German scientists have created a new system that lets anyone easily build a low-cost microscope with the power of professional microscopes that cost thousands of dollars more. The UC2 (“You See Too”) system uses 3D-printed parts and components you can get from any electronics store.
The UC2 microscope doesn’t use a metal tube to hold the microscope components together. Instead, the UC2 microscope system uses a 3D-printed baseplate as the base or spine for the microscope. The baseplate below has 4 sections to which 4 different “cubes” can be attached. Each cube contains a microscope part, such as a lens or mirror.
“Cubes” are 3D-printed and attached to the grid using screws and ball magnets. In the picture below, the ball magnets are sitting on top of the blue baseplate. The cube (orange and black) has screws which stick to the ball magnets holding the cube in place.
Each cube is about 2-inches wide and can contain various microscope components such as lenses, mirrors, lights, and even cameras.
Here’s a cube that contains a LED light which is used to illuminate the sample being viewed through the microscope. The black and gray parts are the 3D-printed cube. The gray parts have a slot that a LED light matrix slides into. Then screws hold everything together.
Here’s a cube that contains a mirror which is used to “fold the light beam”.
The mirror cube was built using the parts below. The cream colored part is the mirror (the back side of it). The mirror is attached to the black part which is then inserted into the orange cube (bottom right of the photo). Then the lid (the orange piece at the bottom-left) is screwed to the cube to hold everything together.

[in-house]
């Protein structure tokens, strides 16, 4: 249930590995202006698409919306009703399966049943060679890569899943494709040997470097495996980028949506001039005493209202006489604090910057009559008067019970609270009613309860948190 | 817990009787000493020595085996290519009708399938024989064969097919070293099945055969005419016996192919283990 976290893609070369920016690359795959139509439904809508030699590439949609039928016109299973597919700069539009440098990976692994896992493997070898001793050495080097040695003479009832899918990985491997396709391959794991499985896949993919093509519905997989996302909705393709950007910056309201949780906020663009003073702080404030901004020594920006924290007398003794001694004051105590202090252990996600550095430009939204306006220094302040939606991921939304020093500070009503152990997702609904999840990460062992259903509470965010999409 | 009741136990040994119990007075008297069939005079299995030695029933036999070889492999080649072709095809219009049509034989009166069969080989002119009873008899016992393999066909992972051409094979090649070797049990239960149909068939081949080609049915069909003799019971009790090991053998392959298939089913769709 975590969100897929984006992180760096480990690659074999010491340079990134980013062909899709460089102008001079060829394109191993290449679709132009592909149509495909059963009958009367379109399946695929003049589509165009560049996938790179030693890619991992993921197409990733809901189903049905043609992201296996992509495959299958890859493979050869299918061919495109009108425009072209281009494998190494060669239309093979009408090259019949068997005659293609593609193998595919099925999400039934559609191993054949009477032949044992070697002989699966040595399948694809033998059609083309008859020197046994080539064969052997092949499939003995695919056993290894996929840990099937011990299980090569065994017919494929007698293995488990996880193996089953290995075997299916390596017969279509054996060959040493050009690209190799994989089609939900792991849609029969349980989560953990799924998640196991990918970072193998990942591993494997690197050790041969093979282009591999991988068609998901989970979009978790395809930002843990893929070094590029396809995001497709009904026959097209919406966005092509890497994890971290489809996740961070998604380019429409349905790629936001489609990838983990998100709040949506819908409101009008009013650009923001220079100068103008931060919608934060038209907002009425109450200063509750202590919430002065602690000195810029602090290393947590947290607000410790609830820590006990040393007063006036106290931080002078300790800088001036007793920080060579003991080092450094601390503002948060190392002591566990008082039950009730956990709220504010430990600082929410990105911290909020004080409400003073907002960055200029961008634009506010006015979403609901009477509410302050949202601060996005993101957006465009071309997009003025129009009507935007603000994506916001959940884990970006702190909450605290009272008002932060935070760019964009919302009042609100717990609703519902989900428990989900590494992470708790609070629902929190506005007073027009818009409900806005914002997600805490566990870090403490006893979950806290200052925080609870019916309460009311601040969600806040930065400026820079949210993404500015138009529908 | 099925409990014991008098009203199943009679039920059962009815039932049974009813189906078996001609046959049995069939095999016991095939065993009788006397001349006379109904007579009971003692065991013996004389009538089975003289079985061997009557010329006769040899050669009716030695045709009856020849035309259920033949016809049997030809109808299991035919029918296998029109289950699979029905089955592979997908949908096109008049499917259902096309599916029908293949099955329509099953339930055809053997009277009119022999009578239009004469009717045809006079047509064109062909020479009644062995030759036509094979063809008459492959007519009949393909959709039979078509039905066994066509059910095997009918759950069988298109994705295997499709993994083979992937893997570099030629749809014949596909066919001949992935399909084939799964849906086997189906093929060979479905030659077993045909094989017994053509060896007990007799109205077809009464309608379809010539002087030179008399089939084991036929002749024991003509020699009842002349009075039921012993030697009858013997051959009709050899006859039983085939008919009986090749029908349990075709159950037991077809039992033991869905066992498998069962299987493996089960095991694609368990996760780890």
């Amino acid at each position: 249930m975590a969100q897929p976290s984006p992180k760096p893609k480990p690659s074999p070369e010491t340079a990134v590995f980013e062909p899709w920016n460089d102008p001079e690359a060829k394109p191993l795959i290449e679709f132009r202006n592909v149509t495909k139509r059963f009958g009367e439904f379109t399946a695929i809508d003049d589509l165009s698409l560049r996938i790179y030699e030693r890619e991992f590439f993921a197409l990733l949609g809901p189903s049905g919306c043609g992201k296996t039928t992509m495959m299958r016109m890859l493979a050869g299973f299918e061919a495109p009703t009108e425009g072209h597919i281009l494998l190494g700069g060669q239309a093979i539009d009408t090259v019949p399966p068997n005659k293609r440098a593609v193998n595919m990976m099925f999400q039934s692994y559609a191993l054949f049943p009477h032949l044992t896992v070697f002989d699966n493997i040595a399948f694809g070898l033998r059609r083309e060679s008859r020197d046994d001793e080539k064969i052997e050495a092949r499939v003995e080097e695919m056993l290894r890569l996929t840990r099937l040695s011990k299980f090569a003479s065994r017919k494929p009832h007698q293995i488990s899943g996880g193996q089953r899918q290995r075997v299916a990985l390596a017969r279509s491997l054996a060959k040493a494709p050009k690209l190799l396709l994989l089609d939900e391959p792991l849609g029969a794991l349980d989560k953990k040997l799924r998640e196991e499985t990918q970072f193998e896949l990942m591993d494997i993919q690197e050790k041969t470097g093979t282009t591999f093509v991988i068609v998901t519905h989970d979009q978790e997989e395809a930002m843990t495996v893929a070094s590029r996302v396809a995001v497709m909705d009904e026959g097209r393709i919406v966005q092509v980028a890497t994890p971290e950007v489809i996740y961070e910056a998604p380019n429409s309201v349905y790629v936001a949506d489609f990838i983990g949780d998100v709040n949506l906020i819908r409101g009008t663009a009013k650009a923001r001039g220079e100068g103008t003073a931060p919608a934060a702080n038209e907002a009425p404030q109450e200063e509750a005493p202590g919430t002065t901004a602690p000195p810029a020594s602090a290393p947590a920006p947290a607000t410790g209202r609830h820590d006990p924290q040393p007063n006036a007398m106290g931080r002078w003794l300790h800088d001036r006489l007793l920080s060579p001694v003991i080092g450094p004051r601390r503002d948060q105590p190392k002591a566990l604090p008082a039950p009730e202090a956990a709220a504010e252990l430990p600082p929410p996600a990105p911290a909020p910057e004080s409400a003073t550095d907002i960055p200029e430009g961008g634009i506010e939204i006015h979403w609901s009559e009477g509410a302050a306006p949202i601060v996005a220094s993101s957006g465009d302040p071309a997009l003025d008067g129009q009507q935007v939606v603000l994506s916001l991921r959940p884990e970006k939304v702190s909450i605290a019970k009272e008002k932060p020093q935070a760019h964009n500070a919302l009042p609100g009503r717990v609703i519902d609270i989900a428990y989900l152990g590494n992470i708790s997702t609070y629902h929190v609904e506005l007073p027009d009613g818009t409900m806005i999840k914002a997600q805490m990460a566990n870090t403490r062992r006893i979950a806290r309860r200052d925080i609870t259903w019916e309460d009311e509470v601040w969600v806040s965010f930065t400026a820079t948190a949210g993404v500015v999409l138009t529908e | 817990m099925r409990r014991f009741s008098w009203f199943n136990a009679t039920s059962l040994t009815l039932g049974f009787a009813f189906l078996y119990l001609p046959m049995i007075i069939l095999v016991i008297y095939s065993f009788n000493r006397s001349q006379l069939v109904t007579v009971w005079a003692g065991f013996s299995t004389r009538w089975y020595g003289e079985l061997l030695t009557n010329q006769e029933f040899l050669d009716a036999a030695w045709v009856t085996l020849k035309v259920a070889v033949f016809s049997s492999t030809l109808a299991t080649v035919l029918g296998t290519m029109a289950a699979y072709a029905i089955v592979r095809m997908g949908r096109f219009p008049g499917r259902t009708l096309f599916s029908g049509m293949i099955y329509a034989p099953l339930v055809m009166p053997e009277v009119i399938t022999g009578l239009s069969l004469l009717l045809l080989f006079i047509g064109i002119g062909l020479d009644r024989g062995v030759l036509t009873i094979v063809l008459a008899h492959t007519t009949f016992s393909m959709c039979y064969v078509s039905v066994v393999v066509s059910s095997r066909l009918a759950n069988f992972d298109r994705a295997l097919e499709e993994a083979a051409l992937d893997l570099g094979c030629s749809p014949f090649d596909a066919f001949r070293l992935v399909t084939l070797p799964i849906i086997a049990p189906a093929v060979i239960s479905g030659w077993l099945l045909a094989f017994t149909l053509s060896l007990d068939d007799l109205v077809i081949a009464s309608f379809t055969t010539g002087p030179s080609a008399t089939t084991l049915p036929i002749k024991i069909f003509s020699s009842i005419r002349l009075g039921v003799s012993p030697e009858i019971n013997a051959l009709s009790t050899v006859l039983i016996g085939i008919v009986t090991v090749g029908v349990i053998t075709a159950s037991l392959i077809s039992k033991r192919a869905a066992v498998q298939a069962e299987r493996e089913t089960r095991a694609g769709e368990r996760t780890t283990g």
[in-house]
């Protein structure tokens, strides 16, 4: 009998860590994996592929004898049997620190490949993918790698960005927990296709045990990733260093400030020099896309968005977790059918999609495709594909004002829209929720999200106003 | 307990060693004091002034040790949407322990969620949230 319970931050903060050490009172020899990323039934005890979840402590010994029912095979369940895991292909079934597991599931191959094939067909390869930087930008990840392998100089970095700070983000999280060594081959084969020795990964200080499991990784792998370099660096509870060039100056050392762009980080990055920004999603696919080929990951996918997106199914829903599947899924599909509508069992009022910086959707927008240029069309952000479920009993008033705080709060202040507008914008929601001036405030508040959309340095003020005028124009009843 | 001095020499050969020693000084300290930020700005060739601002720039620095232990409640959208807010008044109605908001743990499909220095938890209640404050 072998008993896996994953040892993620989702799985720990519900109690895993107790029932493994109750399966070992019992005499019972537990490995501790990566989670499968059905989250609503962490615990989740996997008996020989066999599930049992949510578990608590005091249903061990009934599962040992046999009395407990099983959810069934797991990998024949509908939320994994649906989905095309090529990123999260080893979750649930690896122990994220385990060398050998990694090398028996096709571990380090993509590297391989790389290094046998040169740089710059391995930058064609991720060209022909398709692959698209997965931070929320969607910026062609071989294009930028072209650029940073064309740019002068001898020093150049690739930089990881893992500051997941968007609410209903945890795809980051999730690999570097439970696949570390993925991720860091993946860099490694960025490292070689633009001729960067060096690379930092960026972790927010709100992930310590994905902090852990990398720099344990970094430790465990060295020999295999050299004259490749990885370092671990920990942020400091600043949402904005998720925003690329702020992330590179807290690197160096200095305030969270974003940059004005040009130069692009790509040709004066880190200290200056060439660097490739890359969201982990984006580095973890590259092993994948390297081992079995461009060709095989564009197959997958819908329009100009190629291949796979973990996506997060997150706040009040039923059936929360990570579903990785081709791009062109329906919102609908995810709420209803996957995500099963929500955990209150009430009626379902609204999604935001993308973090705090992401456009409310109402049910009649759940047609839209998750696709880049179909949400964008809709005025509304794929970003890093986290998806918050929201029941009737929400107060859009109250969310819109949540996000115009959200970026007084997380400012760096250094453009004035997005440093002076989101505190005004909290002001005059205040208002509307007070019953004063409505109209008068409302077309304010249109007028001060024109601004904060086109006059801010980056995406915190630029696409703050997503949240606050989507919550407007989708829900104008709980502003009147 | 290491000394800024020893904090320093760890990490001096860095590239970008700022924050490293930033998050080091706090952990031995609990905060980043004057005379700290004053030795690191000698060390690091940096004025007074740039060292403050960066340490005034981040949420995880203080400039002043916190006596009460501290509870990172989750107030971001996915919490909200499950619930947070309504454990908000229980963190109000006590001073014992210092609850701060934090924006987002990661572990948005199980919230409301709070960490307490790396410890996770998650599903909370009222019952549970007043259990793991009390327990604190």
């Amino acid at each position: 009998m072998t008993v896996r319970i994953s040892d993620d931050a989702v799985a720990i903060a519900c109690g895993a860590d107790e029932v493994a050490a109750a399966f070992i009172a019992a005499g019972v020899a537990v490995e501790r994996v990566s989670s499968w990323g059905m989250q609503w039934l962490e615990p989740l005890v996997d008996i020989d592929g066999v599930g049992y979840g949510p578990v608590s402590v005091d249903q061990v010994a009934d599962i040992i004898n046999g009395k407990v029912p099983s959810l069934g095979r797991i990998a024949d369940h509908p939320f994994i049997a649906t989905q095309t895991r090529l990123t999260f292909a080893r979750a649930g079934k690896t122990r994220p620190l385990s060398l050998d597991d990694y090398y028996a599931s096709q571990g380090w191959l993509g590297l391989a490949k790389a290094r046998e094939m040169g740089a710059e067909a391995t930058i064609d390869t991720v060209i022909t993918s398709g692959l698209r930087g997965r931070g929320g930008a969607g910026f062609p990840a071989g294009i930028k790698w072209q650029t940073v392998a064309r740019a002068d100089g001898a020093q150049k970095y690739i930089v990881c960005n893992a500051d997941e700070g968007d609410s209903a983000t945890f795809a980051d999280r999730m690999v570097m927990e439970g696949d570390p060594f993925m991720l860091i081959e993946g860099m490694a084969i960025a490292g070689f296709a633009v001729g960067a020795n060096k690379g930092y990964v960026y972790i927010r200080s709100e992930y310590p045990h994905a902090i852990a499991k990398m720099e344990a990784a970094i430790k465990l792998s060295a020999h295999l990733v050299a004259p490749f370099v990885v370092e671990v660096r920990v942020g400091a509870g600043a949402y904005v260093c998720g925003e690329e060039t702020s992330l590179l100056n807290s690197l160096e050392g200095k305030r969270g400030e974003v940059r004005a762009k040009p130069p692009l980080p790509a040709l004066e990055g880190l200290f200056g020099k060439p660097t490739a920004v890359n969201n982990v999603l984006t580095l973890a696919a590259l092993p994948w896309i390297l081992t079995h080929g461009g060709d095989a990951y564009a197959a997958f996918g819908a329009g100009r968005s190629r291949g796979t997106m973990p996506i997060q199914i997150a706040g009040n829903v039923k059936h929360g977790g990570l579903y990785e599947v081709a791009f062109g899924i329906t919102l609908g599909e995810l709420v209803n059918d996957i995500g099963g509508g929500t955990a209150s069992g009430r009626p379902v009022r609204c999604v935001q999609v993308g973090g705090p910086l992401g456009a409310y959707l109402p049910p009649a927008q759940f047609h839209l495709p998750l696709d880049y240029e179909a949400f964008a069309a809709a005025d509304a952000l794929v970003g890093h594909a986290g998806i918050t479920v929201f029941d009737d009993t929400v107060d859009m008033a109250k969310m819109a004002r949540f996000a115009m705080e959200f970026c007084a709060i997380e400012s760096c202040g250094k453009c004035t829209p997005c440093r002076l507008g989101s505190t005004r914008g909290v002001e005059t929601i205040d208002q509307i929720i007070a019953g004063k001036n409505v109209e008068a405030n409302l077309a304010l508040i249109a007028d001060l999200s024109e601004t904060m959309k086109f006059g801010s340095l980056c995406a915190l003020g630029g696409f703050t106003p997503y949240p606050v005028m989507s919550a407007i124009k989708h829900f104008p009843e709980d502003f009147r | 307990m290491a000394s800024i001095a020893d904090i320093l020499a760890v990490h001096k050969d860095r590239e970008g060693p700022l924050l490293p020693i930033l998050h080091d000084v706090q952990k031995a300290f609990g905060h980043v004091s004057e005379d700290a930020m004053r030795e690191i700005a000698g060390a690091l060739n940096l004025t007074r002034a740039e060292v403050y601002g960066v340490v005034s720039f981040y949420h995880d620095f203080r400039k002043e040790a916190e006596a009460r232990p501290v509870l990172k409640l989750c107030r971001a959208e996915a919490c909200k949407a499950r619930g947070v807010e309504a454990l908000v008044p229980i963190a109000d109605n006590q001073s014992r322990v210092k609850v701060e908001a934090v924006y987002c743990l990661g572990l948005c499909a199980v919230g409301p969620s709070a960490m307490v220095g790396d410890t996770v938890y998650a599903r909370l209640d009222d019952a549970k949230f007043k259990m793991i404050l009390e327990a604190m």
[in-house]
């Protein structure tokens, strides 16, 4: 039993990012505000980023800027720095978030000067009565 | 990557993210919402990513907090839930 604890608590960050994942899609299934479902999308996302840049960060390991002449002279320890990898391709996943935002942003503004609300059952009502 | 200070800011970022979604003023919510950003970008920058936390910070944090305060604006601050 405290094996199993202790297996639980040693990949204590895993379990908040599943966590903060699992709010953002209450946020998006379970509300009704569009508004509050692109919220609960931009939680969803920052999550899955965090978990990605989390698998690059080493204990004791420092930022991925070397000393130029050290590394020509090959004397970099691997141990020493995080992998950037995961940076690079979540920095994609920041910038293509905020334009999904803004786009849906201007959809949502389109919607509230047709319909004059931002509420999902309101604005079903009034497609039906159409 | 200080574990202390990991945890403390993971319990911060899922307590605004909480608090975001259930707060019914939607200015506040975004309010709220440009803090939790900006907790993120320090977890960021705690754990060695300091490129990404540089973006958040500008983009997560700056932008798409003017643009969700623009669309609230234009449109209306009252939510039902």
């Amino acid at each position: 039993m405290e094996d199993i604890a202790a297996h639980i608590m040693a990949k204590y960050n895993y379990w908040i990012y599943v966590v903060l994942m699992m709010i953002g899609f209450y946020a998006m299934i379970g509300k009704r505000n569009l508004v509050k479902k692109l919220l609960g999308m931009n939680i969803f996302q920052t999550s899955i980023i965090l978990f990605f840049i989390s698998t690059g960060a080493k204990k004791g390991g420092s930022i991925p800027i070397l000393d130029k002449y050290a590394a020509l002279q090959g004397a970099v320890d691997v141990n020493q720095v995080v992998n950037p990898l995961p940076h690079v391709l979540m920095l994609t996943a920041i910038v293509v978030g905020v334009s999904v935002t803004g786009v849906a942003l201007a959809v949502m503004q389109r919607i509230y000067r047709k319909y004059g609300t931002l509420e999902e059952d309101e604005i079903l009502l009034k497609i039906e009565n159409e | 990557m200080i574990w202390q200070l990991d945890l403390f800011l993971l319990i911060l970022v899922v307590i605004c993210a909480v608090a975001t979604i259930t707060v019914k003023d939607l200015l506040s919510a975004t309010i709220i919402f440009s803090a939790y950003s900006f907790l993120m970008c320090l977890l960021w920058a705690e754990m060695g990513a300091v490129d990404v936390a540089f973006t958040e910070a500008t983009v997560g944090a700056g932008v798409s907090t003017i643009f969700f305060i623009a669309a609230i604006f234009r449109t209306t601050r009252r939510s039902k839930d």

A fully assembled UC2 system microscope can look like this.
Cubes can be built and attached in various ways to create very specialized microscopes. Here’s the design for a transmissions microscope. In this diagram, XYZ is a motor that moves the lens around. CAM is a camera for taking pictures. M is a mirror that folds the image around a corner so it can reach the camera lens. MO is a microscope objective (lens). L is a LED light matrix that illuminates the sample being viewed.
Here’s another UC2 microscope and a diagram that shows how everything is put together.
The UC2 microscope system is pretty cool and we owe the brilliant scientists at the Leibniz Institute of Photonic Technology in Jena, Germany a huge thanks for giving us such a clever microscope system.
You can read more about the UC2 microscope system from the official website or get materials (including tutorials) from the UC2 github.